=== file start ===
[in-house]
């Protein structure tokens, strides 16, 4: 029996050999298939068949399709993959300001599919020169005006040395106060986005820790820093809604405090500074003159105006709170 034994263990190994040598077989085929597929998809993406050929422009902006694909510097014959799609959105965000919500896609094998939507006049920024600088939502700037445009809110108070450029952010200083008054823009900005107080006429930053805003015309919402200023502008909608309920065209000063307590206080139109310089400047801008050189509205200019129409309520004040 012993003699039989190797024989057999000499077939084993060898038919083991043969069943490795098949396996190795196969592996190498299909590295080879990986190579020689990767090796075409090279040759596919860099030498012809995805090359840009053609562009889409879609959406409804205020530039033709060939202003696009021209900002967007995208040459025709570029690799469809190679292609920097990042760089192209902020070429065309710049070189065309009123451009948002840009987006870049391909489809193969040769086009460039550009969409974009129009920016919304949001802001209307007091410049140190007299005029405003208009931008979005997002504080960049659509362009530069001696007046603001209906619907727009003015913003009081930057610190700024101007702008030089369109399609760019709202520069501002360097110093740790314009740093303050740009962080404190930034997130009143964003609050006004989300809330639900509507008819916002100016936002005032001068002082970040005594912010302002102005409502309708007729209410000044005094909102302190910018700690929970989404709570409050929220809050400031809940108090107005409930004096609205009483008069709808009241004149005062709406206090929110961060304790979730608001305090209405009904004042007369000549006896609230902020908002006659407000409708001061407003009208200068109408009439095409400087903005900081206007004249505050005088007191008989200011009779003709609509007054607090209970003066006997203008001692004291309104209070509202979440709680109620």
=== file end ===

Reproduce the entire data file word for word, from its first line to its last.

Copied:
[in-house]
């Protein structure tokens, strides 16, 4: 029996050999298939068949399709993959300001599919020169005006040395106060986005820790820093809604405090500074003159105006709170 034994263990190994040598077989085929597929998809993406050929422009902006694909510097014959799609959105965000919500896609094998939507006049920024600088939502700037445009809110108070450029952010200083008054823009900005107080006429930053805003015309919402200023502008909608309920065209000063307590206080139109310089400047801008050189509205200019129409309520004040 012993003699039989190797024989057999000499077939084993060898038919083991043969069943490795098949396996190795196969592996190498299909590295080879990986190579020689990767090796075409090279040759596919860099030498012809995805090359840009053609562009889409879609959406409804205020530039033709060939202003696009021209900002967007995208040459025709570029690799469809190679292609920097990042760089192209902020070429065309710049070189065309009123451009948002840009987006870049391909489809193969040769086009460039550009969409974009129009920016919304949001802001209307007091410049140190007299005029405003208009931008979005997002504080960049659509362009530069001696007046603001209906619907727009003015913003009081930057610190700024101007702008030089369109399609760019709202520069501002360097110093740790314009740093303050740009962080404190930034997130009143964003609050006004989300809330639900509507008819916002100016936002005032001068002082970040005594912010302002102005409502309708007729209410000044005094909102302190910018700690929970989404709570409050929220809050400031809940108090107005409930004096609205009483008069709808009241004149005062709406206090929110961060304790979730608001305090209405009904004042007369000549006896609230902020908002006659407000409708001061407003009208200068109408009439095409400087903005900081206007004249505050005088007191008989200011009779003709609509007054607090209970003066006997203008001692004291309104209070509202979440709680109620």